- Pursuing our 100% organic, non-dilutive growth model: Using our strong potential liquidity position, estimated at $240 million for fiscal 2022 (including $25 million cash-on-hand, a $130-million line of credit and potential financing of clear title assets), we believe there is significant opportunity to continue acquiring underperforming assets at attractive valuations.
- Boosting NOI: As of Q2 2022, 13% of the Mainstreet portfolio was going through the stabilization process. Once stabilized, we remain confident same-asset revenue, vacancy rate, NOI and FFO will be meaningfully improved. We are cautiously optimistic that we can boost cash flow in coming quarters. In the B.C. market alone, we estimate that the potential upside for NOI growth is approximately $16 million, which mainly represents leveraging our mark-tomarket gaps.
- Buying back shares at a discount: We believe MEQ shares continue to trade below their true NAV, and that ongoing macroeconomic volatility could intensify that trend. We will therefore continue to buy back our own common shares on an opportunistic basis under our normal course issuer bid.
Certain statements contained herein constitute "forward-looking statements" as such term is used in applicable Canadian securities laws. These statements relate to analysis and other information based on forecasts of future results, estimates of amounts not yet determinable and assumptions of management. In particular, statements concerning estimates related to future acquisitions, dispositions and capital expenditures, increase or reduction of vacancy rates, increase or decrease of rental rates and rental revenue, future income and profitability, timing of refinancing of debt and completion, timing and costs of renovations, increased or decreased funds from operations and cash flow, the Corporation's liquidity and financial capacity, improved rental conditions, future environmental impact the Corporation's goals and the steps it will take to achieve them the Corporation's anticipated funding sources to meet various operating and capital obligations and other factors and events described in this document should be viewed as forward-looking statements to the extent that they involve estimates thereof. Any statements that express or involve discussions with respect to predictions, expectations, beliefs, plans, projections, objectives, assumptions of future events or performance (often, but not always, using such words or phrases as "expects" or "does not expect", "is expected", "anticipates" or "does not anticipate", "plans", "estimates" or "intends", or stating that certain actions, events or results "may", "could", "would", "might" or "will" be taken, occur or be achieved) are not statements of historical fact and should be viewed as forward-looking statements.
Such forward-looking statements are not guarantees of future events or performance and by their nature involve known and unknown risks, uncertainties and other factors, including those risks described in this Annual Information Form under the heading "Risk Factors", that may cause the actual results, performance or achievements of the Corporation to be materially different from any future results, performance or achievements expressed or implied by such forward-looking statements. Such risks and other factors include, among others, costs and timing of the development of existing properties, availability of capital to fund stabilization programs, other issues associated with the real estate industry including availability but without limitation of labour and costs of renovations, fluctuations in vacancy rates, unoccupied units during renovations, rent control, fluctuations in utility and energy costs, credit risks of tenants, fluctuations in interest rates and availability of capital, and other such business risks as discussed herein. Material factors or assumptions that were applied in drawing a conclusion or making an estimate set out in the forward-looking statements include, among others, the rental environment compared to several years ago, relatively stable interest costs, access to equity and debt capital markets to fund (at acceptable costs) and the availability of purchase opportunities for growth in Canada. Although the Corporation has attempted to identify important factors that could cause actual actions, events or results to differ materially from those described in forward-looking statements, other factors may cause actions, events or results to be different than anticipated, estimated or intended. There can be no assurance that such statements will prove to be accurate as actual results and future events could vary or differ materially from those anticipated in such forward-looking statements. Accordingly, readers should not place undue reliance on forward-looking statements contained herein.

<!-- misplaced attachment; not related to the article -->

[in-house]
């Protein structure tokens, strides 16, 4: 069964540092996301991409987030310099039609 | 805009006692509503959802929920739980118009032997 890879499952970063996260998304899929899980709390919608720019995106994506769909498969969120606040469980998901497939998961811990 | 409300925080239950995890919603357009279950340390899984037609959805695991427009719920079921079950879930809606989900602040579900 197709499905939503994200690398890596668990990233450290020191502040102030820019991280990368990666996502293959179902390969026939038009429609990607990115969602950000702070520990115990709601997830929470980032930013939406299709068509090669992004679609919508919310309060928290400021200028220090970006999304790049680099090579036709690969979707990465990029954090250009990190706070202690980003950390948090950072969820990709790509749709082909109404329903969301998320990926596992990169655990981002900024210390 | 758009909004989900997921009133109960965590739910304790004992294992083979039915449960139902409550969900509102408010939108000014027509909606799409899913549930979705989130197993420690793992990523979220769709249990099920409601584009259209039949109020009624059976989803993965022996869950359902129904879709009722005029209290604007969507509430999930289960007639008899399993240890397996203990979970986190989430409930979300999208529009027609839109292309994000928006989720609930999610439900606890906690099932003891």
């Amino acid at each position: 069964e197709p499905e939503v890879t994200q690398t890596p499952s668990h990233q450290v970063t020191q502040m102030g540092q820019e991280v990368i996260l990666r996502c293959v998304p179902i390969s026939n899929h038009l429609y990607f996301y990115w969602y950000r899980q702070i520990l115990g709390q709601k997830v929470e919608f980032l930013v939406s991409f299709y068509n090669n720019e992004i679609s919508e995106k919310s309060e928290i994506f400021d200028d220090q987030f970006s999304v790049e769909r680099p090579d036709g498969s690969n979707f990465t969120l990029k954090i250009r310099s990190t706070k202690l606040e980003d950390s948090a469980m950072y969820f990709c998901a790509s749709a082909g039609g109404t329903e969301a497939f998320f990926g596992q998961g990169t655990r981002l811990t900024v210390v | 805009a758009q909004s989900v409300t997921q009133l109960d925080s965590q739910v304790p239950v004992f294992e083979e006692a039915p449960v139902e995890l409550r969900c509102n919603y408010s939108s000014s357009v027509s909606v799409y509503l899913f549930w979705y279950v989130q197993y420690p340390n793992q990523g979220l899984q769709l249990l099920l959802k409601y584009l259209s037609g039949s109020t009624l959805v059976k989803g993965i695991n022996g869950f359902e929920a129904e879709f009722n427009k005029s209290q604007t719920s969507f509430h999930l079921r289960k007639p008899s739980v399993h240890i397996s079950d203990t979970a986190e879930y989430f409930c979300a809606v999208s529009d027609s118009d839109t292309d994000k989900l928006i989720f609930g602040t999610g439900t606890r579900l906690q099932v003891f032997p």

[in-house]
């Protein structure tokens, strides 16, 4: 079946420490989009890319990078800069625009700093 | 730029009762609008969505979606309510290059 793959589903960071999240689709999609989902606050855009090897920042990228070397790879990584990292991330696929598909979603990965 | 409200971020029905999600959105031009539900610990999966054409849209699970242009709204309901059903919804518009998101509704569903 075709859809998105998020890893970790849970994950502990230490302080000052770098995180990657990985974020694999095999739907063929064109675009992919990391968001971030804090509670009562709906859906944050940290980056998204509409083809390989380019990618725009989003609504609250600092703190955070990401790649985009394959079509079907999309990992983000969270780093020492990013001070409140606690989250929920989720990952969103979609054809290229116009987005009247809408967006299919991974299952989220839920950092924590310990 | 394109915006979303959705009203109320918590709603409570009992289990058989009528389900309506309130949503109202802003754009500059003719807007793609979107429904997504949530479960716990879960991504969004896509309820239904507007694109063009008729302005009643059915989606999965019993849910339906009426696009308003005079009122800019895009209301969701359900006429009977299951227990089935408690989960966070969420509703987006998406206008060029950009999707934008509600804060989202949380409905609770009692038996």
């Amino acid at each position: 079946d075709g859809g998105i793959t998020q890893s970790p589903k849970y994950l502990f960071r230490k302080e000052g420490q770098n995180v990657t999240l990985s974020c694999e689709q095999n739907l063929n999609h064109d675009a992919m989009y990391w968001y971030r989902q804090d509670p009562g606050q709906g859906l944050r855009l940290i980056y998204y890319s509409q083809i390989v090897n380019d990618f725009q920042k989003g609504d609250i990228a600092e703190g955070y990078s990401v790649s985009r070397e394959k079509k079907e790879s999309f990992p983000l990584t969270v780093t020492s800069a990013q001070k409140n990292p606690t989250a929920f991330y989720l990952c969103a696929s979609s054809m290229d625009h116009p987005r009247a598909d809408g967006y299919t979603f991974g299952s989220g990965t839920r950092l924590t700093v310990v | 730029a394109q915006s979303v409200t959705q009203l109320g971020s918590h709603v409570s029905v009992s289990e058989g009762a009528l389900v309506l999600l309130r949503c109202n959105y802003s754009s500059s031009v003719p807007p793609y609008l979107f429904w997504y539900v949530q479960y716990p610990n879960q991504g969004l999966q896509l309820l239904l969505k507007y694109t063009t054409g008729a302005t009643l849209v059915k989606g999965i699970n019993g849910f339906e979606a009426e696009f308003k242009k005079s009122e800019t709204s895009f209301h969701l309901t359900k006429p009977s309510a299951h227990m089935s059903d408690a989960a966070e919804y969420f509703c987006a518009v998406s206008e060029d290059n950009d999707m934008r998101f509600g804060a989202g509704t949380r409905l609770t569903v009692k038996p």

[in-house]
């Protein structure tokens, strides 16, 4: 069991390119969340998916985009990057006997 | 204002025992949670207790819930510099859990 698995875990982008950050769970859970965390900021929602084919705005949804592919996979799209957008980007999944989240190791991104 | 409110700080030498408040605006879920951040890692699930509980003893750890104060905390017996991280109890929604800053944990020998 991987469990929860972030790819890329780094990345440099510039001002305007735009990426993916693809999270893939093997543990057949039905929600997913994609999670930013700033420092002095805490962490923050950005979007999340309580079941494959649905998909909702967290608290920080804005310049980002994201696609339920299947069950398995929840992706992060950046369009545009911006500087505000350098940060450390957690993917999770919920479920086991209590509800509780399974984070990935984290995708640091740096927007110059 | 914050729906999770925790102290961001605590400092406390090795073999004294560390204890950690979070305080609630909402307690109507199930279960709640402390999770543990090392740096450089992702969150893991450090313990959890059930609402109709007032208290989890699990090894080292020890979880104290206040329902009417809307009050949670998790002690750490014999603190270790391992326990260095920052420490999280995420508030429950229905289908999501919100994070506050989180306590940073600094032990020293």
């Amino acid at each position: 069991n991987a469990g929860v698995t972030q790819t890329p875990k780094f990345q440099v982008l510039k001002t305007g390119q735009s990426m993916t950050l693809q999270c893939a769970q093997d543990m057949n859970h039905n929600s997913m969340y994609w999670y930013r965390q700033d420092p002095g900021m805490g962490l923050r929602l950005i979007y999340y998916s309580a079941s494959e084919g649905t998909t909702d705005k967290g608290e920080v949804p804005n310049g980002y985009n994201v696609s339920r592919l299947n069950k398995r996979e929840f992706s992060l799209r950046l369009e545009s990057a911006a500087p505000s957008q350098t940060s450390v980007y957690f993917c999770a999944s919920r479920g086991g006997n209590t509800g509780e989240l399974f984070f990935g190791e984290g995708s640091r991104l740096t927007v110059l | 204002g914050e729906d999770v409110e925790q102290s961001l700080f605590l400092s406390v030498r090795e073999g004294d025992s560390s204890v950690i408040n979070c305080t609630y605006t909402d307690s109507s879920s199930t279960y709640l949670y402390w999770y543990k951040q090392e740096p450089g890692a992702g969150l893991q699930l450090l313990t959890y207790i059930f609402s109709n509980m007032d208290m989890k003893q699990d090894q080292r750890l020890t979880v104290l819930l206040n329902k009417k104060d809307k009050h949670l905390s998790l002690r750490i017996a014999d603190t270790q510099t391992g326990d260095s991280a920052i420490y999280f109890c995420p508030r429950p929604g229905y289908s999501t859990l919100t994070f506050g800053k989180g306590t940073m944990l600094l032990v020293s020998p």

Forward-looking statements are based on Management's beliefs, estimates and opinions on the date the statements are made, and the Corporation undertakes no obligation to update forward-looking statements if these beliefs, estimates and opinions should change except as required by applicable securities laws or as otherwise described therein.
Certain information set out herein may be considered as "financial outlook" within the meaning of applicable securities laws. The purpose of this financial outlook is to provide readers with disclosure regarding the Corporations reasonable expectations as to the anticipated results of its proposed business activities for the periods indicated. Readers are cautioned that the financial outlook may not be appropriate for other purposes.
SOURCE Mainstreet Equity Corporation